A conversation with Hunt Sales
Hunt Sales may be best known for the work he did as the drummer with Tin Machine, David Bowie’s short lived hard rock project, but he’s been playing music professionally since he was 11 years old. “I started on drums when I was six or seven,” Sales says. “I went to a recording session and saw Earl Palmer (Little Richard, Fats Domino, Professor Longhair) playing drums. In that instant, I knew what I wanted to do.”
With his older brother Tony on bass, Hunt became half of an internationally famous rhythm section. He was in the house band at Roulette Records and cut several singles with Tony and the Tigers, including the top 20 hit, “We Gotta Get You a Woman.” While still teenagers, the Sales brothers, sons of comic Soupy Sales, became the rhythm section for Todd Rundgren’s Runt album and band. They backed up Iggy Pop on his Bowie-produced commercial breakthrough, Lust for Life, and joined Bowie for three albums with Tin Machine in 1988. “I did not work for David Bowie, I worked with him,” Sales says. “It’s a different dynamic.”
Sales had always written songs and, during the years with Tin Machine, he collaborated on lyrics and melodies with Bowie. Tin Machine II featured several co-writes with Bowie, including two Sales sang lead on – “Sorry” and “Stateside,” his own composition.
After leaving Bowie, Sales kept writing songs, playing sessions and producing other artists. He was behind the boards for Jack Grisham’s first post T.S.O.L. album, Tender Fury, and Rozz Williams’ post Christian Death debut, Daucus Karota, but he never made an album of his own music – until now. On January 25, Fat Possum’s Big Legal Mess subsidiary will release Get Your Shit Together, Sales’ first solo LP, credited to The Hunt Sales Memorial. The album shows off the diversity of Sales’ interests with “Here I Go Again,” a metallic hard rock tune; the country music/reggae hybrid “Angel of Darkness;” a ‘50s rocker with a Chuck Berry beat, “Shimekra’s Got The Hook Up” and “One Day,” an introspective ballad. Sales filled The Globe in on his creative process from his home in Austin, Texas.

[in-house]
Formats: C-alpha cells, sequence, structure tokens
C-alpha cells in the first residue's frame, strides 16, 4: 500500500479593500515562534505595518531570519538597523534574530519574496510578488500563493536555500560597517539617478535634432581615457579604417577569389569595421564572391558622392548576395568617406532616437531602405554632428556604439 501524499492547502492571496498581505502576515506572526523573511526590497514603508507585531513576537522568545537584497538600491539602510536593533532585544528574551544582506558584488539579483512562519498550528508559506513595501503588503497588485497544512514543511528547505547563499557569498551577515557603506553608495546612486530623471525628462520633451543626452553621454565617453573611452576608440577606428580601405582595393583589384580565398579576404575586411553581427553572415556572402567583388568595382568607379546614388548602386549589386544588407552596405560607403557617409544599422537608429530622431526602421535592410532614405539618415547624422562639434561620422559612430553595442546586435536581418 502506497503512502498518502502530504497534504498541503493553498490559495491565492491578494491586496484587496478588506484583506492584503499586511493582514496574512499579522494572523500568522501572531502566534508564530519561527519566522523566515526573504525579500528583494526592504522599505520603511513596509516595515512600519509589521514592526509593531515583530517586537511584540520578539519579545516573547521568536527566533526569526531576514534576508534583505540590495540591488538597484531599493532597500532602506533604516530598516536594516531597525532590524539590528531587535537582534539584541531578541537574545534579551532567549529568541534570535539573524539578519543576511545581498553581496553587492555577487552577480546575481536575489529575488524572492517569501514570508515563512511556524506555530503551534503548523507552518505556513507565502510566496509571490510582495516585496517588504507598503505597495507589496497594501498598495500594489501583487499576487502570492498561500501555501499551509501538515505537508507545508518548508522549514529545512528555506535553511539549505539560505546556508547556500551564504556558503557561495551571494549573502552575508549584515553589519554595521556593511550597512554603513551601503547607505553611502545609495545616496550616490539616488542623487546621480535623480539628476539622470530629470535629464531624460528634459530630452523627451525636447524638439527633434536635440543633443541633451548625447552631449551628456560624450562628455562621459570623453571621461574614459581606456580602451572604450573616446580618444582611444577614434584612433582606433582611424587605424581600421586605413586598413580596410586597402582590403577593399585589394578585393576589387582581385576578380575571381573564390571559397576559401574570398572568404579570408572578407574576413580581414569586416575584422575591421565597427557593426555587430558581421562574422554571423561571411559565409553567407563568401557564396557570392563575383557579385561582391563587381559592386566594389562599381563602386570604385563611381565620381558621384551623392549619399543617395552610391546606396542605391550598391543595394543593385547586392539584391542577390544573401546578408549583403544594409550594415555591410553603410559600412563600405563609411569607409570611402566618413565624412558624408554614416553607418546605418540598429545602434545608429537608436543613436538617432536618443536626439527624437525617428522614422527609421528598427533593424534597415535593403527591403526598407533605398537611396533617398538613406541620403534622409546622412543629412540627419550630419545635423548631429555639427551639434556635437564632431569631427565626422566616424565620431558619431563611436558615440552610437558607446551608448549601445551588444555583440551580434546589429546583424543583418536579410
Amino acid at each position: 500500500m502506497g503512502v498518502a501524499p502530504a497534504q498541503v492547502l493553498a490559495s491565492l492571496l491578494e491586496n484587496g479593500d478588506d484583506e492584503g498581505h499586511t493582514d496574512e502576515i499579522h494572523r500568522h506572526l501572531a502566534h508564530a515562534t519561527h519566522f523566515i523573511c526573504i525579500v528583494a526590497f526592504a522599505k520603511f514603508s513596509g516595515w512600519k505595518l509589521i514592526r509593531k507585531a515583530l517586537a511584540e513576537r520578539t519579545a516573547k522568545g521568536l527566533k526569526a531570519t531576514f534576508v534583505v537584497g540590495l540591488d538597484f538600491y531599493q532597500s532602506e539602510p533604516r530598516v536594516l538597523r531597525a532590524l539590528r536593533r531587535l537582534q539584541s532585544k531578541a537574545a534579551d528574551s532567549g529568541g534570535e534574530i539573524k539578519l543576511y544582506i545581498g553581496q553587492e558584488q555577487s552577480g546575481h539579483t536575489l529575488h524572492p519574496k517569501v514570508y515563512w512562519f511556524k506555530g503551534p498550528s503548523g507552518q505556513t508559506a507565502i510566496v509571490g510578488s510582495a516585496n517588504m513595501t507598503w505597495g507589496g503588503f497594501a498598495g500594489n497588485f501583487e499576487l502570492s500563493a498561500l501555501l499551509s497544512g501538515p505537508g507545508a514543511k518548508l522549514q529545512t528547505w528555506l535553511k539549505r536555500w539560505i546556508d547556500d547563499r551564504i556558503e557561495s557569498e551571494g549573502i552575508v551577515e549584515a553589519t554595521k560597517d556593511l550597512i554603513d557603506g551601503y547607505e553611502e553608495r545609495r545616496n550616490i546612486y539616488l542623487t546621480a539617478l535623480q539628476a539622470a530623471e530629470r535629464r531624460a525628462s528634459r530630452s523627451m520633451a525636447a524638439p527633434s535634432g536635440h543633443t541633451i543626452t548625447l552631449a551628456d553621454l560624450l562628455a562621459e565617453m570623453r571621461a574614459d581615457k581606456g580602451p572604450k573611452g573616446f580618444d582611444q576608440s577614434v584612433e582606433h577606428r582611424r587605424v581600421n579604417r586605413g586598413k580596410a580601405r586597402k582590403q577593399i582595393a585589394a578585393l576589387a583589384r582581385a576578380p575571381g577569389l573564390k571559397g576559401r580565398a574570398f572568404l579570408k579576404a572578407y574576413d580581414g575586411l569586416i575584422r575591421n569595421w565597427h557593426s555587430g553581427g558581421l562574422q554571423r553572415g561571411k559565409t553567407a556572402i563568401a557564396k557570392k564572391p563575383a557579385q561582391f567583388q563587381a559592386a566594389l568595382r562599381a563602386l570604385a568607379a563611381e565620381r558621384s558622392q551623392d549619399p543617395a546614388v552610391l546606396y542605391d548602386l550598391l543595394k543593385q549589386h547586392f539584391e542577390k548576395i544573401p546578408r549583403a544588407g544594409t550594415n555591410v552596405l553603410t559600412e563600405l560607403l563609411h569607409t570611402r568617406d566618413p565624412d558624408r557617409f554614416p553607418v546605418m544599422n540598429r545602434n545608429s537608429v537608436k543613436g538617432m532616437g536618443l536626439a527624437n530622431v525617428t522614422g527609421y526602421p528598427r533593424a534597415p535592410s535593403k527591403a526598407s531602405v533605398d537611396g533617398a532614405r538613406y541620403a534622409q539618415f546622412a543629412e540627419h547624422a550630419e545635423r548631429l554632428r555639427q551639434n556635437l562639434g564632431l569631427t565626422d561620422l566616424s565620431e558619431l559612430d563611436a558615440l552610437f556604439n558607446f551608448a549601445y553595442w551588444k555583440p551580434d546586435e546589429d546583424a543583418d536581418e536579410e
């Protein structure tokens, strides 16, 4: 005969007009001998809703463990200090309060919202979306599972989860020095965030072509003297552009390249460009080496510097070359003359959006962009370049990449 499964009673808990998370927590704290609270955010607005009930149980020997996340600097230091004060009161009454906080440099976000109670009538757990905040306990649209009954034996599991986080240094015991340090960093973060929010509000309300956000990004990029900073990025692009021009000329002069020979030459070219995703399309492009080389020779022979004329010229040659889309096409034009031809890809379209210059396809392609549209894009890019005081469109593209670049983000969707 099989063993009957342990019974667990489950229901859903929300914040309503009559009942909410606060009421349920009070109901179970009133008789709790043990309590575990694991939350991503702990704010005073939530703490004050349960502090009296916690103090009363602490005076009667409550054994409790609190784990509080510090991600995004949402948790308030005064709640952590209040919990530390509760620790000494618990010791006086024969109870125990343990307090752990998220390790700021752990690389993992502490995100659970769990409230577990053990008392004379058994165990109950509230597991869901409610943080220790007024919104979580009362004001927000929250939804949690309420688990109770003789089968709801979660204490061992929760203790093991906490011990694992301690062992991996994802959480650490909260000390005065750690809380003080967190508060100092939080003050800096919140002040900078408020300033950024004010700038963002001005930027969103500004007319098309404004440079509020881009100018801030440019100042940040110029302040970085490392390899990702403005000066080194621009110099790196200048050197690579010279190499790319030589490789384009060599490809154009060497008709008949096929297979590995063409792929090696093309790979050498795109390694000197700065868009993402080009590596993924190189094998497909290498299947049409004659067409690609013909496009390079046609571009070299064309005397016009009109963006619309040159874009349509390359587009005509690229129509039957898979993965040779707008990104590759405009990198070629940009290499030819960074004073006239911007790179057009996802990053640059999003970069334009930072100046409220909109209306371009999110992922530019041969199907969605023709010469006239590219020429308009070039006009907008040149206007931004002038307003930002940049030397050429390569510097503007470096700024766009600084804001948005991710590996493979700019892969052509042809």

Why did you call the album Get Your Shit Together? It’s kinda snarky, no?
It’s not a metaphor. It’s pretty direct–a message to everybody, and myself, to get your shit together. It’s a crass way of saying it maybe, but nevertheless, there are a lot of people I’ve said it to, including myself. You run into someone and they say, ‘I’ll see you next Wednesday.’ It comes around and they don’t call. It doesn’t happen. It’s flakey, you know? So I mean it all around, to myself and everyone else. There’s this attitude today that you can’t do anything, ‘cause everything is just fucked up and that’s the way it is. I hate that. So get your shit together.
The musical styles on the album are quite diverse, reggae to metal, blues and ‘50s rock. Sounds like a history of the last 60 years of popular music.
The only thread running through the album is my taste. I like reggae and music from New Orleans, hence the horns on some tracks, but the horns sound like a Harley Davidson in the background, not jumping around all over the place, more of an accent than a statement. The album happened by accident. I was doing a gig in Memphis, playing some of my own stuff and met Bruce Watson, from Fat Possum. He asked if I’d like to make a record, so I came back to Austin, put the songs together and did a little rehearsing. Then I went back to Memphis to do the record. It was done petty fast.